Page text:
Suggestion: Avoid embracing tools and technologies without experimentation and testing. Sometimes the hyped up functionalities deliver less than promised. Have a personal experience to see the impacts of the tool. In some instances, it is even better to see the experiences of early adaptors.
Awareness and readiness: Another failing I often observe is using the tools like Twitter, Wiki and Blog in learning designs and presuming that the learners have the readiness – skills, attitudes, equipment – to be creators in open learning environments. The power and promise of technologies could not compensate for the lack of the learners’ readiness. The lack of proper skills definitely causes learning paralysis and anxiety.
Suggestion: Conduct a Techno Profile Survey. This survey helps you assess the readiness of your audience.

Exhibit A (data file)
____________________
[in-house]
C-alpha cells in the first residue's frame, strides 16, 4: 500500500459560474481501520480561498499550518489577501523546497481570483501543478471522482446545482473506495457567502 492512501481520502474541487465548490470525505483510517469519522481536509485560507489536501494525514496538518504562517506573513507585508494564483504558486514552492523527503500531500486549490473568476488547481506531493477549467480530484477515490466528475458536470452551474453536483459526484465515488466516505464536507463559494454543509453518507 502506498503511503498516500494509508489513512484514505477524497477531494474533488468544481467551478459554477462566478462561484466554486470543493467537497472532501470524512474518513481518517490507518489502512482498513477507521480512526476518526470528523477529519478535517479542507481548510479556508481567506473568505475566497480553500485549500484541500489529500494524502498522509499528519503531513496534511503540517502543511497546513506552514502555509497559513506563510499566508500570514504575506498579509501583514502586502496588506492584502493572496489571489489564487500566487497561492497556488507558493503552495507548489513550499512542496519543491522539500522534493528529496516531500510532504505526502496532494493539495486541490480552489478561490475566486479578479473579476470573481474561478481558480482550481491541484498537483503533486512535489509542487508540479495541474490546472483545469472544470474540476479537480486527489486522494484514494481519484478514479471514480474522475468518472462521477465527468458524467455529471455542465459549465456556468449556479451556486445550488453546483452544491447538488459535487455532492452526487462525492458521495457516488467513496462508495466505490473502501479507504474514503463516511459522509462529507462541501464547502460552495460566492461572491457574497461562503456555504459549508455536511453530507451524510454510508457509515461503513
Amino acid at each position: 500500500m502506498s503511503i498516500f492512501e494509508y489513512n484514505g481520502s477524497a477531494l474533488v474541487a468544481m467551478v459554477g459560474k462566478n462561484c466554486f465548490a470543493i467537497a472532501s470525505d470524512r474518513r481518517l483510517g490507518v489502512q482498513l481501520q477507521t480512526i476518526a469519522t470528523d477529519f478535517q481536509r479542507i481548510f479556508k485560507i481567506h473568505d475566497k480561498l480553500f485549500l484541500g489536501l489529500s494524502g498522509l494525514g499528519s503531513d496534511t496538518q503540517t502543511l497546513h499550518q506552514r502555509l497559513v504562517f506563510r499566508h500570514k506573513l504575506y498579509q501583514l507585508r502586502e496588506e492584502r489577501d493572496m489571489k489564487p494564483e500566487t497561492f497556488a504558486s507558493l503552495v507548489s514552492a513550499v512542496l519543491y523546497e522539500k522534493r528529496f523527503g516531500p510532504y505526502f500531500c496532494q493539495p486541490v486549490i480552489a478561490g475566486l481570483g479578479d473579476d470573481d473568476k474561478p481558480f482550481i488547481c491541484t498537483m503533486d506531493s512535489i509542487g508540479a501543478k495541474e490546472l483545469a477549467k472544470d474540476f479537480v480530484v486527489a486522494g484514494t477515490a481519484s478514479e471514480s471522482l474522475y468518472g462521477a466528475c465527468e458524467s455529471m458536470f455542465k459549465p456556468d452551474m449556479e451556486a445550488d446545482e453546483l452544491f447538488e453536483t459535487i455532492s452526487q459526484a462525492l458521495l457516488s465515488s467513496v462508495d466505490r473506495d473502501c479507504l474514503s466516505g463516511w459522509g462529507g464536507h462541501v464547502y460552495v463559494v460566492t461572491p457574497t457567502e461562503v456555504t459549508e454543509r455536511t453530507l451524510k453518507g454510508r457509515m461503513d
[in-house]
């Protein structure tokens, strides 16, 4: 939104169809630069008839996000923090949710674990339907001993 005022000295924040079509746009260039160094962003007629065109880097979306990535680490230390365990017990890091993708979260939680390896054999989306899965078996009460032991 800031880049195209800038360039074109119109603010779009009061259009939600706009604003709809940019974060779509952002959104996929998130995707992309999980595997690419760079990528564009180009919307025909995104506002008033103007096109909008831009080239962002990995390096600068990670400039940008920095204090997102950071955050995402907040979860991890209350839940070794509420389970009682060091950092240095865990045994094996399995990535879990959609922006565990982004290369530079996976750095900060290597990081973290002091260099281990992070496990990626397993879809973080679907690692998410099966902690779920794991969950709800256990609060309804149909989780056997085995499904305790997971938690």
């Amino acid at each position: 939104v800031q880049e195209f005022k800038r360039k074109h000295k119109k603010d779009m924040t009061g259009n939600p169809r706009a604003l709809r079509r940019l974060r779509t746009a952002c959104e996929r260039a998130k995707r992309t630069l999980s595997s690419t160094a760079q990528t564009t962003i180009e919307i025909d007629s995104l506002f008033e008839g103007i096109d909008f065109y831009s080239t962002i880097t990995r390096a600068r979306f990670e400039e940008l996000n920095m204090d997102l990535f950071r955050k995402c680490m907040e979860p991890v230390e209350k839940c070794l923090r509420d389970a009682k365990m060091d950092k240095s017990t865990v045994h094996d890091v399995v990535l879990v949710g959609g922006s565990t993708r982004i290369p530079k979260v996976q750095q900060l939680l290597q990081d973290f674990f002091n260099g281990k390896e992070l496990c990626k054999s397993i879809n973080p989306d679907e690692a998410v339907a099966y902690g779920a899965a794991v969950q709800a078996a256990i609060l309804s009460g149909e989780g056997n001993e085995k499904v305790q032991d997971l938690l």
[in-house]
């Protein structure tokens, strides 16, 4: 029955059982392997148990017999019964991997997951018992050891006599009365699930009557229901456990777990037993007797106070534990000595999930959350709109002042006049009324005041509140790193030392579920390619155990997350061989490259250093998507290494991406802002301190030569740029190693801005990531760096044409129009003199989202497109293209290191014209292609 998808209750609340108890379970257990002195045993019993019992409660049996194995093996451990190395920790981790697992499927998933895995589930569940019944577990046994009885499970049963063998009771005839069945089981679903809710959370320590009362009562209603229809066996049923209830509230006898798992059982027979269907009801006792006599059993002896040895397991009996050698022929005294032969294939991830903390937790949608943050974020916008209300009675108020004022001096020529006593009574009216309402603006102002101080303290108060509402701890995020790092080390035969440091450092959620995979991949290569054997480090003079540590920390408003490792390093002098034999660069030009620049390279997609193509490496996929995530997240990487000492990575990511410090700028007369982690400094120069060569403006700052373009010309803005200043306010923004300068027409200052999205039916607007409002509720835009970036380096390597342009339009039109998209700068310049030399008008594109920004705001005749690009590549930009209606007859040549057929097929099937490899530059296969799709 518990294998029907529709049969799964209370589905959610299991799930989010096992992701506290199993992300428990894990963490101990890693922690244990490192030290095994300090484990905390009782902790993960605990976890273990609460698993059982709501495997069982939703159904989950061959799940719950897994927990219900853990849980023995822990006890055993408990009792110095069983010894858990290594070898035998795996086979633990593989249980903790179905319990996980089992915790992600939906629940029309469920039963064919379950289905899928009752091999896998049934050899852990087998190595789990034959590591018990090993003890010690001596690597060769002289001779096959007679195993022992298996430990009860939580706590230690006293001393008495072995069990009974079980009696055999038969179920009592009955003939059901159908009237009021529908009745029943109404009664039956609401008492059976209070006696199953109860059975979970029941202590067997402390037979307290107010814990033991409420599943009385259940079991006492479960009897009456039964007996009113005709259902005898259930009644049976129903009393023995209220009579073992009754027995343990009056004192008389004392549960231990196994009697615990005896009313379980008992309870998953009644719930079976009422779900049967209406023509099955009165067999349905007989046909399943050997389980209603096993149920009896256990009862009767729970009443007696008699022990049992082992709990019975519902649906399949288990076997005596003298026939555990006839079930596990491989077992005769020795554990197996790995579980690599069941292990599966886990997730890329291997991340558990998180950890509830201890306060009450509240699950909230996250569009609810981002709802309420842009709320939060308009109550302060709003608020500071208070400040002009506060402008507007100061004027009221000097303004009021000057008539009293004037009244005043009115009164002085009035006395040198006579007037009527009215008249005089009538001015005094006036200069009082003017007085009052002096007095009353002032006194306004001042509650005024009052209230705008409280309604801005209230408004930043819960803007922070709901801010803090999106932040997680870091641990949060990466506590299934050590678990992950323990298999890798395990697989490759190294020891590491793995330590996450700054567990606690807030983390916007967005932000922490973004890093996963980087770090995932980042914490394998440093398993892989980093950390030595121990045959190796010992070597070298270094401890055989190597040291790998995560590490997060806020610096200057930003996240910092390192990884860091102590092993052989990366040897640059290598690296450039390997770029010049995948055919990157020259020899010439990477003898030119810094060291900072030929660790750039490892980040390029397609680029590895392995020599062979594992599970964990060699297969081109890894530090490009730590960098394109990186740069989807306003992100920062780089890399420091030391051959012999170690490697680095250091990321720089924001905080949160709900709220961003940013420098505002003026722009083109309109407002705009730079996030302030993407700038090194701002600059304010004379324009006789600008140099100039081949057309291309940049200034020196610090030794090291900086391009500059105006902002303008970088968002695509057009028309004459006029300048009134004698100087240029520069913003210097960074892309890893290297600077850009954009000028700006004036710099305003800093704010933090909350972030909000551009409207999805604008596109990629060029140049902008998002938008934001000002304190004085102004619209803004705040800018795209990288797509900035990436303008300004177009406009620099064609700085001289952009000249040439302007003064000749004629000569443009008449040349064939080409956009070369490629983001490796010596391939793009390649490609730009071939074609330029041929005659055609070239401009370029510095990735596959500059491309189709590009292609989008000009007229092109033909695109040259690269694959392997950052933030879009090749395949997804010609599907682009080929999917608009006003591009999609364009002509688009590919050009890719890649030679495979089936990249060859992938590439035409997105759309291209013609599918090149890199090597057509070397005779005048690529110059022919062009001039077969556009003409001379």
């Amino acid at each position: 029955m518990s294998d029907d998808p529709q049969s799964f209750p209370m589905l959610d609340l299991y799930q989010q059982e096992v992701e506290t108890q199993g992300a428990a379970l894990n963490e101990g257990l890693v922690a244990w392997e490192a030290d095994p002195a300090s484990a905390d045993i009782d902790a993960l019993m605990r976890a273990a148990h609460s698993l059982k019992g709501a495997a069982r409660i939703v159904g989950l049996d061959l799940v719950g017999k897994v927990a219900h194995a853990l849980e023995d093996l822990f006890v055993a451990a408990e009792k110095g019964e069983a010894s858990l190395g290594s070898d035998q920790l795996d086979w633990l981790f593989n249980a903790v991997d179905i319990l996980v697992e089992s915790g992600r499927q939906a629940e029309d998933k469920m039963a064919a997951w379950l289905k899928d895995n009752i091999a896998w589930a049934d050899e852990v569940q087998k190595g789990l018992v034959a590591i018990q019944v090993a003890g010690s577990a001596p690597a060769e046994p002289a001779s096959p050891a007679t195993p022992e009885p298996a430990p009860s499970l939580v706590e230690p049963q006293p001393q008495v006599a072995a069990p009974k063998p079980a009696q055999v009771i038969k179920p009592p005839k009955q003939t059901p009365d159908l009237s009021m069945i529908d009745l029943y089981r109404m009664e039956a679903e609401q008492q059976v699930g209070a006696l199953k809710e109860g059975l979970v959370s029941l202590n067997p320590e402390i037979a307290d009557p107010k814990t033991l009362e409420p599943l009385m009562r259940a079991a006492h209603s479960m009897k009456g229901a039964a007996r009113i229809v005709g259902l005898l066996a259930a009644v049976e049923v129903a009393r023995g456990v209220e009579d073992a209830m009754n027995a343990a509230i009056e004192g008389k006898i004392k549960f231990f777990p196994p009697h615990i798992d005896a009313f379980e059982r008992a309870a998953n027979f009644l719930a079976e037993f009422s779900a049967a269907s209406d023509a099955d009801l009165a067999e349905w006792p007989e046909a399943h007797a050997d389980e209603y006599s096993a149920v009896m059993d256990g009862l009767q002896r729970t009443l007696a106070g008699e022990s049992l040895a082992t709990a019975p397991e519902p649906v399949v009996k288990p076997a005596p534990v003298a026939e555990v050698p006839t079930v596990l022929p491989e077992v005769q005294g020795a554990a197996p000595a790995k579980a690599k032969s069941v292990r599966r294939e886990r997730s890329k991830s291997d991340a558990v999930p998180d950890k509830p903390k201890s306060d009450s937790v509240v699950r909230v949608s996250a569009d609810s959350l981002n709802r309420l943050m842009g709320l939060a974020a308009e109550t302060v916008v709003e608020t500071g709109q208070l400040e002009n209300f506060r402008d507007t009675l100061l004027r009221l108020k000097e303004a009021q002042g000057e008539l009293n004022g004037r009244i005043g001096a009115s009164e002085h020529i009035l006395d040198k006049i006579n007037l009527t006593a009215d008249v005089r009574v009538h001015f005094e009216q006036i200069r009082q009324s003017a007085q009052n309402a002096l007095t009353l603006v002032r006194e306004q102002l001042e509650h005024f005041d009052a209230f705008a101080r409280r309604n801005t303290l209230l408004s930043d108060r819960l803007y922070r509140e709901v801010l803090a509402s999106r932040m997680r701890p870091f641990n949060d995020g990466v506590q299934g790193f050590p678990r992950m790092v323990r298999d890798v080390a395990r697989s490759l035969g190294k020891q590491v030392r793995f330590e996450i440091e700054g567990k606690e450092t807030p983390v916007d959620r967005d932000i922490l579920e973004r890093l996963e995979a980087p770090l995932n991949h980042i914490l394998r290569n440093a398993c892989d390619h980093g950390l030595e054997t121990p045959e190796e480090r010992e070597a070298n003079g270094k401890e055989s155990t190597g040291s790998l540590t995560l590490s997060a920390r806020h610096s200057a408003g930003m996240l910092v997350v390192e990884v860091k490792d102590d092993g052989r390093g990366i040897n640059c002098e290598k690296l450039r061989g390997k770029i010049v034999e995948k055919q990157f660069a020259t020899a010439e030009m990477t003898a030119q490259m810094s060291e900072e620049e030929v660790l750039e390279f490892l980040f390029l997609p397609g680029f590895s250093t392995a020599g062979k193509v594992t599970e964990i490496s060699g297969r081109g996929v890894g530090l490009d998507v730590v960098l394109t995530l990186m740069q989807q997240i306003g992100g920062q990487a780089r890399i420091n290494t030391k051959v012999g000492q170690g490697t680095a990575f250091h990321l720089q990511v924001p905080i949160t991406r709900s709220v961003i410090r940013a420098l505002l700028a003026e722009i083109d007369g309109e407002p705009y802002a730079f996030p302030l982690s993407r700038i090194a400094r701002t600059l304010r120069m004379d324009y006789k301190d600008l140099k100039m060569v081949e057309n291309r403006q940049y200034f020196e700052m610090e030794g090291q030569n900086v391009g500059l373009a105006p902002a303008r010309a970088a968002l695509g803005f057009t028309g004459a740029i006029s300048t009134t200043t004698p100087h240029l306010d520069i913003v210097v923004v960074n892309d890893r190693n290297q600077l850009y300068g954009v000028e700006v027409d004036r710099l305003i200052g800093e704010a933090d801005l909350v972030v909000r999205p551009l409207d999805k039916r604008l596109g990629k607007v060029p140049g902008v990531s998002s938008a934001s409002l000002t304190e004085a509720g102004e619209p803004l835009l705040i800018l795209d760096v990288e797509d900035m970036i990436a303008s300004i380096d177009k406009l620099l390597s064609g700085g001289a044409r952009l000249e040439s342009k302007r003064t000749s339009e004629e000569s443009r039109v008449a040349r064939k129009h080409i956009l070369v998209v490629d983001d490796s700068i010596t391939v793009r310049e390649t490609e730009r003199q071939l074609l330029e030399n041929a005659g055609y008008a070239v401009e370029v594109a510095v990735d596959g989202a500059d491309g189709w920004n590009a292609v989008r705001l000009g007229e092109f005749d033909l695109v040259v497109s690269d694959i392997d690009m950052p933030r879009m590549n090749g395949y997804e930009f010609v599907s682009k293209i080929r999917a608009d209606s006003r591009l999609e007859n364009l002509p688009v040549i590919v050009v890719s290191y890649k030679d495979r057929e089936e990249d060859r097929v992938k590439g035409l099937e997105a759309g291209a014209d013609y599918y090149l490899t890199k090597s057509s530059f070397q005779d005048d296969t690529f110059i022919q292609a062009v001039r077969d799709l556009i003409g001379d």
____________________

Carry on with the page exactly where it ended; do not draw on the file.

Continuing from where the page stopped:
Business culture and practice: If your organizational culture and the nature of your business mandates a specific learning method, this supersedes all other possible approaches. Here are two case comparisons. In the first case, a Cisco technician has to have instant learning through his/her smart phone because new valuable information happens almost every minute – like a solution to the most recent virus attack. On the other hand, a pharmaceutical lab technician has to learn safety compliance procedures for HIV drug research – where rigid rules must be followed. As a result, the Cisco technician welcomes the newest updates since it is critical to his/her performance. However, the lab technician is required to adhere to strict routine processes.